When voters go to the polls Tuesday, Nov. 6 — if they haven’t already done so under early voting provisions — the state ballot they’ll see is a lengthy one, featuring candidates in 14 races and three ballot questions.
Hanson voters, meanwhile, will see a separate town election ballot with two more questions to determine whether the town will permit recreational cannabis retailers in town.
Polls on Election Day are open from 7 a.m. to 8 p.m. Hanson voters cast ballots at Hanson Middle School for all precincts. Whitman voters cast ballots at the Town Hall Auditoriums for all precincts.
The two Hanson cannabis questions entail changes to both the General Bylaws and Zoning Bylaws, both of which require a “yes” vote to block retail cannabis businesses in the town. Whitman voters have already prohibited such sales in their town.
Hanson’s town ballot question 1 pertains to the General Bylaws and question 2 involves the Zoning Bylaws.
Voters at special Town Meeting Monday, Oct. 1 narrowly approved an article amending the General Bylaws in order to prohibit the retail sale of recreational cannabis products, but failed to achieve the two-thirds majority required by a second article to amend the town’s Zoning Bylaws.
Both will also appear on the Nov. 6 town ballot, but the zoning question is effectively moot — leaving the town to depend on a bylaw approved in May restricting retail marijuana businesses to an overlay district with frontage on Route 27, Main Street and Franklin Street.
“The reason why we have two separate bylaws on this Town Meeting warrant is because there is some question as to whether or not a General Bylaw will serve to prohibit,” said Town Counsel Katherine Feodoroff on Oct. 1. “It’s potentially challengeable.”
She said her firm would do their best to protect the town if a challenge is received.
Opponents of retail cannabis shops cite the potential for adverse effects of marijuana use on teenagers.
“Dr. Ruth Potee, M.D., of Greenfield, recently told an audience in Shrewsbury that last year, for the first time, marijuana use among teens surpassed cigarette use. And that’s a problem because early exposure to cannabis, as with early exposure to other drugs, can harm the developing brain,” the Rev. Peter Smith, recently wrote, quoting a story in the Milford Daily News. Smith is a member of W-H WILL.
“Proponents of legalized marijuana may say that legalization does not extend to minors, but who are they kidding?” Smith stated. “The more it is available, the more its use will spread, and we will all be the poorer for that.”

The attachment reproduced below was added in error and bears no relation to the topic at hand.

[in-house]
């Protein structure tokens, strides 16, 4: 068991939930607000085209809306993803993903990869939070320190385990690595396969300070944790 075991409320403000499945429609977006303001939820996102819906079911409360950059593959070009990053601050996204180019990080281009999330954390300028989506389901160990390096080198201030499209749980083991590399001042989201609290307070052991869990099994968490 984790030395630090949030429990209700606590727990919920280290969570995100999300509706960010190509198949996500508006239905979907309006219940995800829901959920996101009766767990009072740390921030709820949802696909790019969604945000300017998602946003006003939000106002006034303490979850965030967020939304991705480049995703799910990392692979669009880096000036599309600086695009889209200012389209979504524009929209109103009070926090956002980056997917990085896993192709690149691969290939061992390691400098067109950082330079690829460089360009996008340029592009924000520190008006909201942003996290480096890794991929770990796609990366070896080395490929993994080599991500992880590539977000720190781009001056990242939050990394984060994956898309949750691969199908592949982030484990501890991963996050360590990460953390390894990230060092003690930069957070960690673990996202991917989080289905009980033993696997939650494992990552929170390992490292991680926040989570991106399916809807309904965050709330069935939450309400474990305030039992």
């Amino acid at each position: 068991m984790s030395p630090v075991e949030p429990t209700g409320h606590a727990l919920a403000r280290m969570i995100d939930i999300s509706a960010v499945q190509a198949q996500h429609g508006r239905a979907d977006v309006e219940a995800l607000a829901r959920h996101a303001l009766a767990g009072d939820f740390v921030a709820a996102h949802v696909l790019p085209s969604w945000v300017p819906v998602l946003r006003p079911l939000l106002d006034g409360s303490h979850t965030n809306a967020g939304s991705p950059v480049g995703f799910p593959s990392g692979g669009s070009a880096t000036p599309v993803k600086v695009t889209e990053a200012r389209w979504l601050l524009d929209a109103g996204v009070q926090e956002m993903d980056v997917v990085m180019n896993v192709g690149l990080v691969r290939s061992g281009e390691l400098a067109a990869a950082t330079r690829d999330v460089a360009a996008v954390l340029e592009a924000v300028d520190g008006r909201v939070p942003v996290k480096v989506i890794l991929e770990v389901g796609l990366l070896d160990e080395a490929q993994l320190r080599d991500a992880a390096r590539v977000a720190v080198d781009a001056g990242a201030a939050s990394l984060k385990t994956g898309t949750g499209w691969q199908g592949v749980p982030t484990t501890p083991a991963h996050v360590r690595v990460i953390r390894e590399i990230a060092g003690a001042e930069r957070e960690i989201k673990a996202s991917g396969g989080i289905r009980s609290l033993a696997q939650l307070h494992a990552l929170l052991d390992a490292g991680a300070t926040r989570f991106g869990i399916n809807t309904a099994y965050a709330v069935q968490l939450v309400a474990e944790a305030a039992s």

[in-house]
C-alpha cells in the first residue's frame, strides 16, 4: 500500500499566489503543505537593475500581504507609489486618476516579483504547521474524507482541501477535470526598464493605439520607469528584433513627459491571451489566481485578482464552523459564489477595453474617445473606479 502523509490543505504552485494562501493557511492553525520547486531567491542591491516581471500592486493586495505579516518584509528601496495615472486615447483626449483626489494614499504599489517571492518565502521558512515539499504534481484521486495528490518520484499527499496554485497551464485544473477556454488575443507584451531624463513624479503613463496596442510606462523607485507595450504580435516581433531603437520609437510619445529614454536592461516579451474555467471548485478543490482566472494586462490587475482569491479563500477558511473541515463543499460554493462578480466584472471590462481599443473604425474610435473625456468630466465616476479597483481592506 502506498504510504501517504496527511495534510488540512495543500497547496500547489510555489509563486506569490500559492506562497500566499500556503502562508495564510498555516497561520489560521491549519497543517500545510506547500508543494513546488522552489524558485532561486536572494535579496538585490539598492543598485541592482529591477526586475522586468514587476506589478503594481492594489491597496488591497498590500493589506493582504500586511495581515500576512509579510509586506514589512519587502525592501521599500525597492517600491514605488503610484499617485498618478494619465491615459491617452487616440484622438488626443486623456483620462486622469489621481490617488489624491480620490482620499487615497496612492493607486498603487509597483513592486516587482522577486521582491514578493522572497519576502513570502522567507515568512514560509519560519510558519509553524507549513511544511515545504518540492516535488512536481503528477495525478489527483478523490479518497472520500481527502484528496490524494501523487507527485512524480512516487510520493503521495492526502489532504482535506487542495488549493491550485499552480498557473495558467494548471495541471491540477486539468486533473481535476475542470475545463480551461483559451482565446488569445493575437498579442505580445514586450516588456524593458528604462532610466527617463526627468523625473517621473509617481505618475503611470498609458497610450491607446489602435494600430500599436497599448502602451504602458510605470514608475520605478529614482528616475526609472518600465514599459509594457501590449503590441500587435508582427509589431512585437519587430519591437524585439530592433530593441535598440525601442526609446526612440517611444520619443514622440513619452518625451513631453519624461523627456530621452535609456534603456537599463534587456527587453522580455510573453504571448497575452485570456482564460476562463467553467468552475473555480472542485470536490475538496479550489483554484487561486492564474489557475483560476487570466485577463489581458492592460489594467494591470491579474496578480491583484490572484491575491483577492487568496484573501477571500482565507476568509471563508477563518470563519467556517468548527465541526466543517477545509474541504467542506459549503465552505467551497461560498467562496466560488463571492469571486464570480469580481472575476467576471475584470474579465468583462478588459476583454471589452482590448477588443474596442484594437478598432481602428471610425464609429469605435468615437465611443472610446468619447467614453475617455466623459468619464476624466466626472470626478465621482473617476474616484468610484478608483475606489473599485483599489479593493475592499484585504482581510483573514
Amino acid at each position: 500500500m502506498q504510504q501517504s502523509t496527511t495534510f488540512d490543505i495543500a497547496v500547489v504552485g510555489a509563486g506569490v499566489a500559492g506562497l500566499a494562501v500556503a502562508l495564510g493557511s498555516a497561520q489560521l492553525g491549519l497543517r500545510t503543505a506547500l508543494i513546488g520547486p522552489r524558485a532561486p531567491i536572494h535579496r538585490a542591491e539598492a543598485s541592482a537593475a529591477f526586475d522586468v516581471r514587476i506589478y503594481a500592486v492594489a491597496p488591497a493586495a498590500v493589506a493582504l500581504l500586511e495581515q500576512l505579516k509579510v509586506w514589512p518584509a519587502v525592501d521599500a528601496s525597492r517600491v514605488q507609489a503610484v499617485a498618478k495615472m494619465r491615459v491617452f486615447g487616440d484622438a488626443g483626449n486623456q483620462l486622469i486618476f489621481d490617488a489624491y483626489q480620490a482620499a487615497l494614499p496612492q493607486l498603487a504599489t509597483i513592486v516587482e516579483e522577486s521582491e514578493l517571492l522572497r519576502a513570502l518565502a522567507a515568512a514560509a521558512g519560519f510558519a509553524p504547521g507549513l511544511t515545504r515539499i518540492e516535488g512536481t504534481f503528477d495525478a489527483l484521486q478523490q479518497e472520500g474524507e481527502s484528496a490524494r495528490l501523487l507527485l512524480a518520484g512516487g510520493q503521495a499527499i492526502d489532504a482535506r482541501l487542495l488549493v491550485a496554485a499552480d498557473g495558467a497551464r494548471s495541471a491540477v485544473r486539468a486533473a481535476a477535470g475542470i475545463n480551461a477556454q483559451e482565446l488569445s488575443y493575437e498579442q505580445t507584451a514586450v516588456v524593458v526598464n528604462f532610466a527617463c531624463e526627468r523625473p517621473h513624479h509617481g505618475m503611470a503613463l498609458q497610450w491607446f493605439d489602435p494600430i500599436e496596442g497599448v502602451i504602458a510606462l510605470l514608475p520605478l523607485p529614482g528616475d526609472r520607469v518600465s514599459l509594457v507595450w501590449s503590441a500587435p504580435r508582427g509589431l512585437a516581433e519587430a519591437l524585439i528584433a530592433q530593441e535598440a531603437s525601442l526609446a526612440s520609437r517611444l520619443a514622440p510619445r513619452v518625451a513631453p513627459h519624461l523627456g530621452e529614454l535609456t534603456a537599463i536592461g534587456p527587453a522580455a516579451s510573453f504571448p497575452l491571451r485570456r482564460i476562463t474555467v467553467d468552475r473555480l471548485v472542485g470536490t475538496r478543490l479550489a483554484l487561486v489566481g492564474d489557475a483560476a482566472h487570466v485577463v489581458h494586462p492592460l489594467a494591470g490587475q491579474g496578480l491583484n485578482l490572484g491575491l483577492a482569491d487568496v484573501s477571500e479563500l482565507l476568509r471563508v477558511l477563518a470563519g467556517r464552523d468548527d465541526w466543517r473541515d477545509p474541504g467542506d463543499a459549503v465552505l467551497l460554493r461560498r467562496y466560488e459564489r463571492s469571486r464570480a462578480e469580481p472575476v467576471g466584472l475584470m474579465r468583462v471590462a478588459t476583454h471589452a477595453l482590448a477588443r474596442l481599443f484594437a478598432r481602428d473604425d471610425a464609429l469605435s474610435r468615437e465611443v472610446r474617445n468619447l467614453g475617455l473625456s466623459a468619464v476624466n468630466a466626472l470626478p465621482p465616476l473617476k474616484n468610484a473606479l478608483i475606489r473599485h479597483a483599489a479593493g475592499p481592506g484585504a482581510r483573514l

While proponents countered at the Oct. 1 Town Meeting that putting “another liquor store on the corner it doesn’t make you an alcoholic,” others are not convinced by that argument.
“We need to realize that marijuana and alcohol are not the same thing nor do they affect the body in the same way,” stated Hanson resident Ken Duty of County Road, citing a recent fatal East Bridgewater crash in which the 18-year-old driver was charged with driving under the influence of marijuana — in a crash that killed four other teens. Duty asks what voters would say to the parents of those killed.
“Do you say I voted and welcomed Pot and Edibles to be sold in Hanson? Not me, I want deniability saying I voted to stop marijuana sales in Hanson,” he said.
Patrick Powers of Holmes Street reported, during the Town Meeting, that health department reports in Colorado and Washington both found that marijuana use actually decreased among youth in grades six through 12 after legalization as well as a 6.5 decrease in opioid overdose deaths. He also said children are not allowed in cannabis shops where customers must show ID to enter and wait in a waiting room before they are assisted by a certified employee who has passed background checks.
Joseph Campbell of Woodbine Avenue argued that Hanson would benefit from tax revenue on both the local and state level, noting that similar towns out west have benefits for land-locked towns with slowing growth.
“We have an opportunity knocking at our door,” Campbell said Oct. 1, noting individual moral decisions must take place in the home. “If you have a liquor store at the end of your street, is that going to make you an alcoholic? Probably not.”
He stressed that the Board of Selectmen will retain the right to grant or rescind licenses as well as bestowing the financial “gifts” of taxes from the businesses to public safety and school needs.
Topping the State Ballot is the race for U.S. Senator, with incumbent Elizabeth Warren, D-Mass., facing state Rep. Geoff Diehl, R-Whitman, and Independent candidate Shiva Ayyadurai of Belmont.
Republican incumbent Gov. Charlie Baker and Lt. Gov. Karyn Polito are being challenged by Democratic challengers Jay Gonzalez, a former Secretary of Administration and Finance under Deval Patrick, and his running mate for lieutenant governor, Quentin Palfrey who served in the White House under President Obama as a senior advisor for jobs and competitiveness, and as a deputy general counsel in the U.S. Department of Commerce.
Incumbent Attorney General Maura Healey, a Democrat, is facing a challenge from Republican James R. McMahon III of Bourne.